In defense of Joe Manchin
As someone new to politics, it is strange for me to see all of the mainstream Democratic Party frustration being directed towards West Virginia Senator Joe Manchin. From the White House, to the Capital building, everyone is laying the blame for big policy failures squarely on his shoulders. Manchin has voted with Biden’s position 97% of the time in every piece of legislation that has been brought to a vote in the Senate. The bigger issue appears to be his opposition to many provisions in legislation that has not yet received a vote.
The Build Back Better Act that is waiting on a vote in the Senate is a massive $1.75 trillion bill that would reduce taxes on small business, provide universal preschool, stabilize rising prescription drug prices, provide paid family leave, provide low income housing, expand elderly and disabled care, expand apprenticeships across the country, and give tax credits for green energy purchase. Congratulations if you made it to the end of that list, because that isn’t all, but I just couldn’t write anymore. All of the spending will be offset by increased enforcement existing tax laws, a 15% tax on corporate foreign profits, closing loopholes on wealthy tax brackets, reforming prescription drug rules, 1% tax on corporate stock buybacks, and targeted tax on corporations making more than $1 billion for 3 consecutive years.
As you can see, a single paragraph containing the basic overall structure of the bill is almost unreadable. I have no issue with Manchin taking a step back from the transformative legislation and making sure everything is in order. Several Republicans have expressed support for parts of this bill, but as it is now, none of them support the entirety of the act.
Joe Biden was elected on a promise of bipartisanship, and we have seen glimpses of that. I would encourage him, Manchin, and the rest of the Democrats in office to reconsider this process. Break the bill into more palatable pieces, ensure that the spending in each part does not add to the ridiculous deficit, and bring those bills to a vote. For example, the universal preschool program, coupled with the IRS crackdown on tax avoidance, would be a standalone bill that would have bipartisan support in both houses.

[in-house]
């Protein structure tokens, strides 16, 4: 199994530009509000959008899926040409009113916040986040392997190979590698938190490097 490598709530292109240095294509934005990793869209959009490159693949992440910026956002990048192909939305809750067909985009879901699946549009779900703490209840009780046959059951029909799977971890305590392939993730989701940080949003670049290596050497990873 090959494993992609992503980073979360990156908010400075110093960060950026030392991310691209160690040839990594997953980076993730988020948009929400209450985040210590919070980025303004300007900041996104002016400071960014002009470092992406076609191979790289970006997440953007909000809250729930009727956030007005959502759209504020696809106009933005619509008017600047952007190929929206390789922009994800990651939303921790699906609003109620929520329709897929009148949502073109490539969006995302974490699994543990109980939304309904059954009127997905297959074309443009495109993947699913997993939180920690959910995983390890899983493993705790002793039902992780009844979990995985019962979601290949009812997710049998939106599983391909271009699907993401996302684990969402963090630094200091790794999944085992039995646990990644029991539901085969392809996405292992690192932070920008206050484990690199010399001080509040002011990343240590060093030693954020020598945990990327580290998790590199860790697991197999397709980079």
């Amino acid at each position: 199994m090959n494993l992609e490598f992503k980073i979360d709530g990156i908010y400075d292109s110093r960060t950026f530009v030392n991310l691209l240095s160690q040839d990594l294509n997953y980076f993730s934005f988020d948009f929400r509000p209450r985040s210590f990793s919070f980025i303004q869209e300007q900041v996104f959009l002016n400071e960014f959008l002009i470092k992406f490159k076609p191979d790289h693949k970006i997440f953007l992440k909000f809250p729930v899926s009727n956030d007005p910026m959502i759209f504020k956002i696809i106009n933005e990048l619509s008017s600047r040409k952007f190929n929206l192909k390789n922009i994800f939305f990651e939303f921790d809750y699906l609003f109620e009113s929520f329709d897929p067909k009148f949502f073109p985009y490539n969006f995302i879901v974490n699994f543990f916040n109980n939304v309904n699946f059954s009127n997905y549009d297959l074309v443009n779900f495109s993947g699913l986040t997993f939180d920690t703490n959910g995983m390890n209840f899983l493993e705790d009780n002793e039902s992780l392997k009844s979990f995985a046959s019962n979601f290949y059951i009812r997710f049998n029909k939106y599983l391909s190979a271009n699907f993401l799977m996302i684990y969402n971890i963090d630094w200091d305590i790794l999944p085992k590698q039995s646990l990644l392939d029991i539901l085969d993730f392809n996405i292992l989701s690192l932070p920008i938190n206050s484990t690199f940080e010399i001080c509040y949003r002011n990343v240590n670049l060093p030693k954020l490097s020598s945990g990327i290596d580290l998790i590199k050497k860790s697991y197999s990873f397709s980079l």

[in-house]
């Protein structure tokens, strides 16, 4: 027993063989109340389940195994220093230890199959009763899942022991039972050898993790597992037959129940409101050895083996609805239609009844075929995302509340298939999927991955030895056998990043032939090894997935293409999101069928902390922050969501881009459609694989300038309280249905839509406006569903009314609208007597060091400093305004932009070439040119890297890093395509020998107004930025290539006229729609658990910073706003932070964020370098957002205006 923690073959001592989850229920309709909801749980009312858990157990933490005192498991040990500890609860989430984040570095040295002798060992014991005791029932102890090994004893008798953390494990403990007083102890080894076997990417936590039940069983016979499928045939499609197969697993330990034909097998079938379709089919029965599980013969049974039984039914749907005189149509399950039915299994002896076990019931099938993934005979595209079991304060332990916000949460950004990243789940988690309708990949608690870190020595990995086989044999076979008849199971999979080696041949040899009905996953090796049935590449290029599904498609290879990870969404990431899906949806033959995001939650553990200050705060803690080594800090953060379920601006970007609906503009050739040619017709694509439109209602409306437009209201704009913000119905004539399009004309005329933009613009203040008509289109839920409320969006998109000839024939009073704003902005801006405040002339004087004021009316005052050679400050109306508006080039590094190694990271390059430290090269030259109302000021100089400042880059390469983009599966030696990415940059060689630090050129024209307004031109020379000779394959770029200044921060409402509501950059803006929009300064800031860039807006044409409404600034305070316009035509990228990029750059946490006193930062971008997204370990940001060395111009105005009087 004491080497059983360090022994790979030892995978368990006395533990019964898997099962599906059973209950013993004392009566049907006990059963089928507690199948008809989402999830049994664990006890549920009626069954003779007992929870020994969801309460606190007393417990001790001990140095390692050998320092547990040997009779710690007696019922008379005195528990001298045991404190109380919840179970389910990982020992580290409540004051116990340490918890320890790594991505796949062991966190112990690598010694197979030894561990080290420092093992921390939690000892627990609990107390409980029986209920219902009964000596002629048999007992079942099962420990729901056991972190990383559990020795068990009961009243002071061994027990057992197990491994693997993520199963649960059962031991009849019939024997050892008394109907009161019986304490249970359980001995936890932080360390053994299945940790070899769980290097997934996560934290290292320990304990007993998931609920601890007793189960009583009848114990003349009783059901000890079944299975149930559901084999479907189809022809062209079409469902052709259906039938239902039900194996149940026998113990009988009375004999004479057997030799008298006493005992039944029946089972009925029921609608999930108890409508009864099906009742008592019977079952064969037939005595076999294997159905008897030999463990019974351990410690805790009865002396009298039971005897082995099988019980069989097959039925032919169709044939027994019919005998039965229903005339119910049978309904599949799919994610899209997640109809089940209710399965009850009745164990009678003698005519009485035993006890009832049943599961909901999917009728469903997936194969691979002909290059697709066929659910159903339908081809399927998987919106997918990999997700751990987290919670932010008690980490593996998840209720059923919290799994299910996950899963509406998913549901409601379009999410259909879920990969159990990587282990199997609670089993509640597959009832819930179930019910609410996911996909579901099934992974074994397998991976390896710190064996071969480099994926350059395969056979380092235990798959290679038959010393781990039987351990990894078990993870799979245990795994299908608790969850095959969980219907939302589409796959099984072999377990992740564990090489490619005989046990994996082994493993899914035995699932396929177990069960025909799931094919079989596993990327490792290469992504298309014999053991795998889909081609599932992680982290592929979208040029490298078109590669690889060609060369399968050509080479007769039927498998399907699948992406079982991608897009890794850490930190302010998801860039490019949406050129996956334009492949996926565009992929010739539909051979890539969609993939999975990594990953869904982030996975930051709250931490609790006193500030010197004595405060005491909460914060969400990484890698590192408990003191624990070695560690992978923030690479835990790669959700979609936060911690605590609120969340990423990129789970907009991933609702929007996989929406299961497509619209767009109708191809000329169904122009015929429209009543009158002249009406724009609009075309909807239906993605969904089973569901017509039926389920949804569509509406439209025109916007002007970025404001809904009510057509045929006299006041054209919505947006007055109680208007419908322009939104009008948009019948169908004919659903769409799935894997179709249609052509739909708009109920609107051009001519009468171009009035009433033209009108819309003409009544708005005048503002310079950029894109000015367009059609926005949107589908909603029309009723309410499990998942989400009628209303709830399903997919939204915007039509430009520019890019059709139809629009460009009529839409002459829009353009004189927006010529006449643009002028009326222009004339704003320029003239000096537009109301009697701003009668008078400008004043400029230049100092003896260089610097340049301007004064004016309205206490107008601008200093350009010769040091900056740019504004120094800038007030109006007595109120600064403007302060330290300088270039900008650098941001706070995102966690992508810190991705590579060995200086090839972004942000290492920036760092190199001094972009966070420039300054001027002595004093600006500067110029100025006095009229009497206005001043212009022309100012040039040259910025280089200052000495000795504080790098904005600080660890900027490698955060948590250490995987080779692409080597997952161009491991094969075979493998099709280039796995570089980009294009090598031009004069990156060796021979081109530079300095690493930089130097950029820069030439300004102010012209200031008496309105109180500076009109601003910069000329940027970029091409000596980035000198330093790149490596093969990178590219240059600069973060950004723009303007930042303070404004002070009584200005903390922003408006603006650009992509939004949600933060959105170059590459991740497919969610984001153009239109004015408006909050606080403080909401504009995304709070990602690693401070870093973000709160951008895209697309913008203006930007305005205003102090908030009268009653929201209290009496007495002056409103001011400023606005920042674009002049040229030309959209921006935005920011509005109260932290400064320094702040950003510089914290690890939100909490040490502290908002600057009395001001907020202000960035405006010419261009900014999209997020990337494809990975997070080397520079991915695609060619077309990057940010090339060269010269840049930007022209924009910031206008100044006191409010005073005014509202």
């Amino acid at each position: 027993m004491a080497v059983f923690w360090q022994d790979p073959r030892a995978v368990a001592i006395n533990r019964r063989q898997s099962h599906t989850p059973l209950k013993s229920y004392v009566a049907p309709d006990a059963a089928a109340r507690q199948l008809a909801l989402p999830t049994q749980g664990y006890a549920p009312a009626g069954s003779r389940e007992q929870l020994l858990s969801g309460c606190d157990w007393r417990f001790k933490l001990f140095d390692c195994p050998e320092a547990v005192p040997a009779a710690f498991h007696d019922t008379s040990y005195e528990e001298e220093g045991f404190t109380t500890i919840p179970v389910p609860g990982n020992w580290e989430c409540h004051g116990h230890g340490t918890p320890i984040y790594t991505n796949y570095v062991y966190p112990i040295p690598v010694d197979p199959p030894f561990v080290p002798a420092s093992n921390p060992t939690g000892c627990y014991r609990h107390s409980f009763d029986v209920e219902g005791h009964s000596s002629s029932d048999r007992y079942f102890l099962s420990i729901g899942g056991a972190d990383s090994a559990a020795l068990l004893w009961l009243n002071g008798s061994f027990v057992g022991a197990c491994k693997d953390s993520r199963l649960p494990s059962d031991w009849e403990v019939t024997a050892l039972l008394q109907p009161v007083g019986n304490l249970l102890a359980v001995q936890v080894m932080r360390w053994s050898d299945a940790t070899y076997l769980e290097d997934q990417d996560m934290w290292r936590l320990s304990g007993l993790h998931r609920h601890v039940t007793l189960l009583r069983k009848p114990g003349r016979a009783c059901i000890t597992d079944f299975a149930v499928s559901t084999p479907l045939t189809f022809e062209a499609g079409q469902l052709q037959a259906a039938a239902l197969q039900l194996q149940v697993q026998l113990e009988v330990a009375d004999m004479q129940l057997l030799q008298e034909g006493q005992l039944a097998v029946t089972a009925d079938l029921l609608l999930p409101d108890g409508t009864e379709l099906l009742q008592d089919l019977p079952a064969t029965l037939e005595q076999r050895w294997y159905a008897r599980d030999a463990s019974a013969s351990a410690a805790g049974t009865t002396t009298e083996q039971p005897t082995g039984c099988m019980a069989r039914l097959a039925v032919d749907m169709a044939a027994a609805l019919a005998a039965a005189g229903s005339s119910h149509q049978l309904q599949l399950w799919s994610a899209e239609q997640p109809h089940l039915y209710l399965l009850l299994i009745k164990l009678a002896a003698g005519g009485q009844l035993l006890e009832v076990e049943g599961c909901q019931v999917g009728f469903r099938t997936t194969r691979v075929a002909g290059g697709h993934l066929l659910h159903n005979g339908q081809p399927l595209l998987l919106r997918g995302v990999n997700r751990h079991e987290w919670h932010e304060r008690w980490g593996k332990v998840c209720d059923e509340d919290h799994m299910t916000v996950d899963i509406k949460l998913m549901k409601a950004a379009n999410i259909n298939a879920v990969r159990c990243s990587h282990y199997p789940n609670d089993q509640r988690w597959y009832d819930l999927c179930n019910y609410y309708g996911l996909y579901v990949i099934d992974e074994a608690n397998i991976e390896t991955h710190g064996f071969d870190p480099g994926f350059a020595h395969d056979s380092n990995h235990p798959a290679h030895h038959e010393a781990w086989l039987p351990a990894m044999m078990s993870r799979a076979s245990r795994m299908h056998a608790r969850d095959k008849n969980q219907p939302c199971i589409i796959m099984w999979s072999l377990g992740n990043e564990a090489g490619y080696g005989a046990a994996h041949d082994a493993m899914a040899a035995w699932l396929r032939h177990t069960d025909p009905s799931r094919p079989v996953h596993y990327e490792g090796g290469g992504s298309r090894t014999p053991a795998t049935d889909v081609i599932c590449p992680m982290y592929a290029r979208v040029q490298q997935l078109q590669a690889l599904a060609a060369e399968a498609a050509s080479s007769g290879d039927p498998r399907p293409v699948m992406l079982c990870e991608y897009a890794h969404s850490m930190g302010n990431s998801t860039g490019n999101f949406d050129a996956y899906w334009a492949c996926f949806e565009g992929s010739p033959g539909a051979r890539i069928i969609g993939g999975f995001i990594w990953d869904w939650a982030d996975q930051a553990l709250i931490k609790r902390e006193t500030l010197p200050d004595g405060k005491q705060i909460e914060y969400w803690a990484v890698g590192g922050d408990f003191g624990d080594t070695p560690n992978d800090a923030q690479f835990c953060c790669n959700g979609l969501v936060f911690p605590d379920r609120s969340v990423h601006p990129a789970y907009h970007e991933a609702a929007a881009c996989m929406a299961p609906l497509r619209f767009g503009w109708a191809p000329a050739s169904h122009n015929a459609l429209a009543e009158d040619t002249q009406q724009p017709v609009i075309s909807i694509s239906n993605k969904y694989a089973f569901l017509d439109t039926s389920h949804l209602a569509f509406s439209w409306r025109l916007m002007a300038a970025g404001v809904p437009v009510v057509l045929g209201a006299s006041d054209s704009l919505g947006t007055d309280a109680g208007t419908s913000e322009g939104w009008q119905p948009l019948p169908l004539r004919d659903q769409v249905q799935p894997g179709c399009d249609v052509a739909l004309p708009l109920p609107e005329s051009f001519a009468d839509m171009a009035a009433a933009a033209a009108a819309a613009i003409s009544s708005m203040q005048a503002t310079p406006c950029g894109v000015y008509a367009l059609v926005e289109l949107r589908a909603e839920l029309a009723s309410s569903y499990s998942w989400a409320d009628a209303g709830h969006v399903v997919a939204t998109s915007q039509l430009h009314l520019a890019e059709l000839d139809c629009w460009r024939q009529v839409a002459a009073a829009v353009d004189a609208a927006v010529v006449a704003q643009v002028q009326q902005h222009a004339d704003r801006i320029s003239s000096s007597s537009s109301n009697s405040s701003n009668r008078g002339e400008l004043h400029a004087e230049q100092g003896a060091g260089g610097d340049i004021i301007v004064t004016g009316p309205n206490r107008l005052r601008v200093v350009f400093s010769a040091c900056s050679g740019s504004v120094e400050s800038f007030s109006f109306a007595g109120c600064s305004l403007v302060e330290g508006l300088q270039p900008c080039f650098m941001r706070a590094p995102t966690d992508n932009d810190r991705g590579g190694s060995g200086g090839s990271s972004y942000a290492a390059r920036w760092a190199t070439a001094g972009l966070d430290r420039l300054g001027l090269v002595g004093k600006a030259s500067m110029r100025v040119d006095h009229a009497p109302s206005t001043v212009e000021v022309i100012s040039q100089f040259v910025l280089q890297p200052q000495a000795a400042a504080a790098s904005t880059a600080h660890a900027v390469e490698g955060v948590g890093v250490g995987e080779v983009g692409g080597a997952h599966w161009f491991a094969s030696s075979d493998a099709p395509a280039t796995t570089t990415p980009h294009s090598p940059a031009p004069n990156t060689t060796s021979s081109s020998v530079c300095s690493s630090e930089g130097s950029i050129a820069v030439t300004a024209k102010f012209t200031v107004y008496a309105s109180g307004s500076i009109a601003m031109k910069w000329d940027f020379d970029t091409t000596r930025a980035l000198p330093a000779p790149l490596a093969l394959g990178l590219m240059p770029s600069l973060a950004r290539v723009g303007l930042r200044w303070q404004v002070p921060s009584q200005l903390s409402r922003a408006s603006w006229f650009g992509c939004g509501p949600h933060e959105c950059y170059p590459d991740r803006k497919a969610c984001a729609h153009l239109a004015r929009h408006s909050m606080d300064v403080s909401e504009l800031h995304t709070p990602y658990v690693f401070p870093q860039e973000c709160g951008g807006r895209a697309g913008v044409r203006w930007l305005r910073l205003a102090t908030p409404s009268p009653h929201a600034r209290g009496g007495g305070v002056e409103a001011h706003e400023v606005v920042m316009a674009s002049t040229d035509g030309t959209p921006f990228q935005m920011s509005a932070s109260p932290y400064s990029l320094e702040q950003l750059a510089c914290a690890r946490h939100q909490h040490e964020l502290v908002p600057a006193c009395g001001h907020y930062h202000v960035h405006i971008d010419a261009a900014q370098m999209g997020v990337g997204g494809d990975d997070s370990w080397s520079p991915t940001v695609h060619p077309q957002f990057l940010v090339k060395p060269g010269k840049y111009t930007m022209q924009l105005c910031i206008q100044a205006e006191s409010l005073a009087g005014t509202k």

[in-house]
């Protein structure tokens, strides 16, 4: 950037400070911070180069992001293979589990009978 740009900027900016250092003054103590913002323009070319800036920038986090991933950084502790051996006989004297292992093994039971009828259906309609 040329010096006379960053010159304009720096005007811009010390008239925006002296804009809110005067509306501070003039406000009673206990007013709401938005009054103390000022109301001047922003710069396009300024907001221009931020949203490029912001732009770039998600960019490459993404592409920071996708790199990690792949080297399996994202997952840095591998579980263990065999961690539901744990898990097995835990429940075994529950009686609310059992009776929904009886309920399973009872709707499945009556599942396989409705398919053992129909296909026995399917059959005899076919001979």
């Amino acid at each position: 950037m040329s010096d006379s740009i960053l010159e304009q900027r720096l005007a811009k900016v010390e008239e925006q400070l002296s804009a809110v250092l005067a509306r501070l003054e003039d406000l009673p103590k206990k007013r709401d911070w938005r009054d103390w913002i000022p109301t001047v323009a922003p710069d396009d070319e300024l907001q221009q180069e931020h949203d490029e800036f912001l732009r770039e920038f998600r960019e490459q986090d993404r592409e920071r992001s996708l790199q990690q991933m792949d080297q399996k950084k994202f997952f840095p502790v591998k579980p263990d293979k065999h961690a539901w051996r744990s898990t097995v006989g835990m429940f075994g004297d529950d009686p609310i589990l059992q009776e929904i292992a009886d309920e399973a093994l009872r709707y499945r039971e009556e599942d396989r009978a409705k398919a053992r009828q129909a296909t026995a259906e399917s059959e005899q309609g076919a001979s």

The most expensive and controversial component of the current bill is the clean energy component. While critics will cry about the “Green New Deal,” the component is not that. It does fund modernized rail service, public transport, power grid infrastructure, electric car charging stations, new carbon capture technology, and renewable energy generation. Most of the spending is targeted to keep us slightly ahead of China and ensure that our infrastructure is able to support an increasingly technology driven future. This spending would provide support to everyday Americans and practically every business in the country. That would still be a tough sell to the skeptical conservatives in the Senate, a bill that specifically spelled out the benefits, and it was spending neutral, it would have the potential of being a home run for the government.
As a fiscally conservative person, it gave me hope to see a large bill like the Build Back Better Act projected to be spending neutral. I am sure that Joe Manchin felt the same way. The large bill and complicated cost analysis gave him concern about whether or not the bill was actually spending neutral. This is the mistake that Democrats made with the Affordable Care Act in 2010. Passing a large bill with many positive aspects, but somewhat obscured by future unknowns, left voters feeling betrayed. A significant portion of the current government disfunction can be directly traced to Republican response to that bill. If anything, Democrats should thank Joe Manchin for taking a closer look at the Build Back Better Act.
My message to Democrats in Congress is to use this time to clean up the message, especially to voters. Conservatives in West Virginia and across the country are not inspired by a party attacking their own members for being cautious about transformative legislation. If Joe Biden has any intention of keeping a majority in either house of Congress, he must put in the work with conservatives. This is his signature legislation, and is why so many Republicans flipped in the 2020 election to vote for him. Build Back Better doesn’t have to be a single bill. But if it is, people like Joe Manchin will have to be swayed by the positives. While they are in the bill, a lot of unknowns exist.
This government owes the people that elected them to positions of power, to wield it appropriately. While Build Back Better does do some great things, it could be better. That is what Democrats should focus on, not attacking Manchin.